Tuesday, February 26, 2008

In The Long Run, Our Culture Has Good Taste

The continuing fascination with Britney Spears’ apparent meltdown. The success of pop songs like “My Humps” or “The Thong Song” (just to pick two from the past decade) or of movies like Deuce Bigalow: Male Gigolo or Alvin and the Chipmunks (over $200 million at the domestic box office and counting).

There are also examples of pop culture in its various forms that are clearly (or at least debatably) high quality and that are popular. I’d never suggest that popularity is a sign of bad art (or bad or faddish scholarship), but at the same time, no one could accuse contemporary North American culture of having impeccably good taste. (I’ll leave aside for the moment issues of whether cultures can have taste – I’m really talking about the aggregate taste of millions of North American individuals. I’d also note that North America is by no means alone in having a fondness for a mixed bag of profound faire alongside tacky, or even godawful ephemera.)

People often have the impression that pop culture and the arts used to be better. This impression comes from the fact that in the long term, we actually have good taste, and this skews our memory of the past.

In contemporary society, whether you want to call it the society of late capitalism, the postmodern era, or something else, novelty is relentlessly marketed to all of us as consumers of popular culture and commodities generally. (And I think this basic argument applies as much outside North America as to North America.) Most of the novel things have very short shelf lives, momentarily amusing us or catching our eye, until something else does.

Objects of creative expression (and I would include scholarly expression as much as art here) that maintain the interest of many for very long, though highly various, tend to have objective qualities that reward repeated reflection and rumination (i.e. they’re actually at least somewhat profound) and that are not overly determined by the moment of their creation, allowing them to communicate across temporal contexts.

The art objects and scholarship that we continue to go back to over long periods of time are generally first rate stuff (though I’d leave room for exceptions – and it’s crucial to note that I’m not arguing that over time all instances of good art or scholarship come to be appreciated for what they are, but simply that creative expression that is appreciated over long periods of time is generally worthy of the appreciation).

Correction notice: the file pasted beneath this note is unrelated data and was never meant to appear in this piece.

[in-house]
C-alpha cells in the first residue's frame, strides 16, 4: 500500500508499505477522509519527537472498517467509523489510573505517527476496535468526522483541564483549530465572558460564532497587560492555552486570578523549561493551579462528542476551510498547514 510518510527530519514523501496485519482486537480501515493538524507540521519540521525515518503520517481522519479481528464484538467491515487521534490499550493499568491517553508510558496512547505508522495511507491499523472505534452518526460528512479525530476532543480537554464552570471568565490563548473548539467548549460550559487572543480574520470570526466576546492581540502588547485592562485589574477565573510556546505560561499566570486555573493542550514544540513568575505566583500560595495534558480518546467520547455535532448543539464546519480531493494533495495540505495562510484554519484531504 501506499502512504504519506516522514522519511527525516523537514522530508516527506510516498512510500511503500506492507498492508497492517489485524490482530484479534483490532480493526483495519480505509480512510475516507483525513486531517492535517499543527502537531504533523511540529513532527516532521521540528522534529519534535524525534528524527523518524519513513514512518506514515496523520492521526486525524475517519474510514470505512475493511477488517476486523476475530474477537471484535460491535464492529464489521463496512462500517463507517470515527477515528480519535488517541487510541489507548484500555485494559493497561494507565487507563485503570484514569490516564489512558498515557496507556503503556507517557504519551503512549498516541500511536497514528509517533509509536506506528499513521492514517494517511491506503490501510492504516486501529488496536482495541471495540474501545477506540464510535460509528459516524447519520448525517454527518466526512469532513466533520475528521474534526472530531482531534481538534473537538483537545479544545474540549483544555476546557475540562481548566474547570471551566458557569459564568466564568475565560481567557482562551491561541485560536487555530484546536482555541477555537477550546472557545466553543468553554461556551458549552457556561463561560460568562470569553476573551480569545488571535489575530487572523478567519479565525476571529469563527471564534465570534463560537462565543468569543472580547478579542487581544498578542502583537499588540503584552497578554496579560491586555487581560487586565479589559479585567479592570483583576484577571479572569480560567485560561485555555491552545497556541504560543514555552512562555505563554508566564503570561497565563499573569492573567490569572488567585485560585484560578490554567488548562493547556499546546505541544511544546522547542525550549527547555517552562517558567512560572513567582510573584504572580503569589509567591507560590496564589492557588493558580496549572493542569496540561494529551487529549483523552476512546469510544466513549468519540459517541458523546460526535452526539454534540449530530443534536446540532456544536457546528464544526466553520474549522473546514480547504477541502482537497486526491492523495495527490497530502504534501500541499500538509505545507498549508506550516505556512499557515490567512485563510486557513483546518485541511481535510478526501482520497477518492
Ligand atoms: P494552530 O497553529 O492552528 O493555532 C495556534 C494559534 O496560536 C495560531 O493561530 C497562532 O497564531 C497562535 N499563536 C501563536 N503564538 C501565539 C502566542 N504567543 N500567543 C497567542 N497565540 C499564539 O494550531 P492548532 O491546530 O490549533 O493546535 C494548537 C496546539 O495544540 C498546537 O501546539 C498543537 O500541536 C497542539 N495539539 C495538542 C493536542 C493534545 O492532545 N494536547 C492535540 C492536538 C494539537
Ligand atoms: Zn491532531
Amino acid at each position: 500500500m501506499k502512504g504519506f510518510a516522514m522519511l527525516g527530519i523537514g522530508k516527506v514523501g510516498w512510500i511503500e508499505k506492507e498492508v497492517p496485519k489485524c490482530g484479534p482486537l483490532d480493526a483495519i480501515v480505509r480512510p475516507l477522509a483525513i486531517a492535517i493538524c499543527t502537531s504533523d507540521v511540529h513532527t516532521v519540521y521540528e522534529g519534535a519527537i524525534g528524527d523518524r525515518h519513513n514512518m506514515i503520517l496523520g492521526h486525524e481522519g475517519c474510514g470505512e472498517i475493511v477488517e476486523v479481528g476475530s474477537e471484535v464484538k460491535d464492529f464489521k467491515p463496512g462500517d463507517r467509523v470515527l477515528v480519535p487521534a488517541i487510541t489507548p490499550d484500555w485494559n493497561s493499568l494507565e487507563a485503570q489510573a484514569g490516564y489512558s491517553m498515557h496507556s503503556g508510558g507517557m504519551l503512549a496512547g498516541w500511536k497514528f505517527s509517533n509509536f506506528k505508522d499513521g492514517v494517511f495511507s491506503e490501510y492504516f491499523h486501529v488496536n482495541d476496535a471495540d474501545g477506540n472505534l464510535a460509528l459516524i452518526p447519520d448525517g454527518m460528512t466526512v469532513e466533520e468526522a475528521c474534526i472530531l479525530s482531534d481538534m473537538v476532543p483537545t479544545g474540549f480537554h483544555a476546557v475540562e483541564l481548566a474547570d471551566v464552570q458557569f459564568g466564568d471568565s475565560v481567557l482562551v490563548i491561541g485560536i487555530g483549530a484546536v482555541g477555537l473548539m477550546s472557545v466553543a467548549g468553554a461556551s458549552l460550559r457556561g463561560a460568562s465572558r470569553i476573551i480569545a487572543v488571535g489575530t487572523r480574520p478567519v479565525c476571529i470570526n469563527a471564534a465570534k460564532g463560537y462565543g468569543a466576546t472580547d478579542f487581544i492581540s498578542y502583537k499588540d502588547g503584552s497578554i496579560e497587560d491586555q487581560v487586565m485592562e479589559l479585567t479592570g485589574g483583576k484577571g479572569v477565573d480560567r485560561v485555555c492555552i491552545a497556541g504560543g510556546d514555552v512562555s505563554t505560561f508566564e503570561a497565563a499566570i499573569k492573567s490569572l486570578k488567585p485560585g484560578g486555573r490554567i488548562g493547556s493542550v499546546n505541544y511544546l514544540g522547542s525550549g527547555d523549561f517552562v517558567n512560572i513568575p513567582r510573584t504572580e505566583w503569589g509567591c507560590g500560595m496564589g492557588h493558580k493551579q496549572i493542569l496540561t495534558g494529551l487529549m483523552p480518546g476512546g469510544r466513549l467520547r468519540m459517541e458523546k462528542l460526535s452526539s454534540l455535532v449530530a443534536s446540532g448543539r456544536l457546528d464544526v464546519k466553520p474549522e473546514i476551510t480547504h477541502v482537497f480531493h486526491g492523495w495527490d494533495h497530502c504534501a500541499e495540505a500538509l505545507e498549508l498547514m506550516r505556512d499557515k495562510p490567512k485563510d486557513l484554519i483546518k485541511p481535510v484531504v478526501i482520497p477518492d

We can have the impression that movies were better in the 1930s or 1940s because we mainly continue to watch and remember Casablanca or Citizen Kane, and compare them to the full range of good and schlocky movies being made today, forgetting about equally schlocky early movies like Gold Diggers of 1935 or Earthworm Tractors. We remember Frank Sinatra, but most don’t know, or have forgotten, a novelty song he sang with a singing dog, and most who do know about that have probably never actually heard it.

1 comment:

Cuitlamiztli Carter said...

People often have the impression that pop culture and the arts used to be better. This impression comes from the fact that in the long term, we actually have good taste, and this skews our memory of the past.

I think this is a very astute statement. Human society (perhaps as a survival mechanism for our sanity?) has selective memory. It's why we reduce the issues of past eras to simple narratives of good guys and bad guys, successful philosophies and evil ones that we the enlightened never would have embraced. When we live in the midst of complex times, we like to think that past eras were simpler because we only recall specific elements of the past.

And for pop culture, as you note, we forget 90% of the crap, and use the remaining 10% as a warning lesson.

A friend and I were watching a sitcom recently and I didn't recognize as a guest star as Mandy Moore until he noted it. When I asked what Mandy Moore's songs were, he laughed, unable to think of one, and commented that in the States we like to make celebrities regardless of the quality of their work. One would hope that our relentless adoration of (and eventual attempts to dethrone) pop culture figures could be tempered by a bit of humility about how long we are going to allow their art to survive.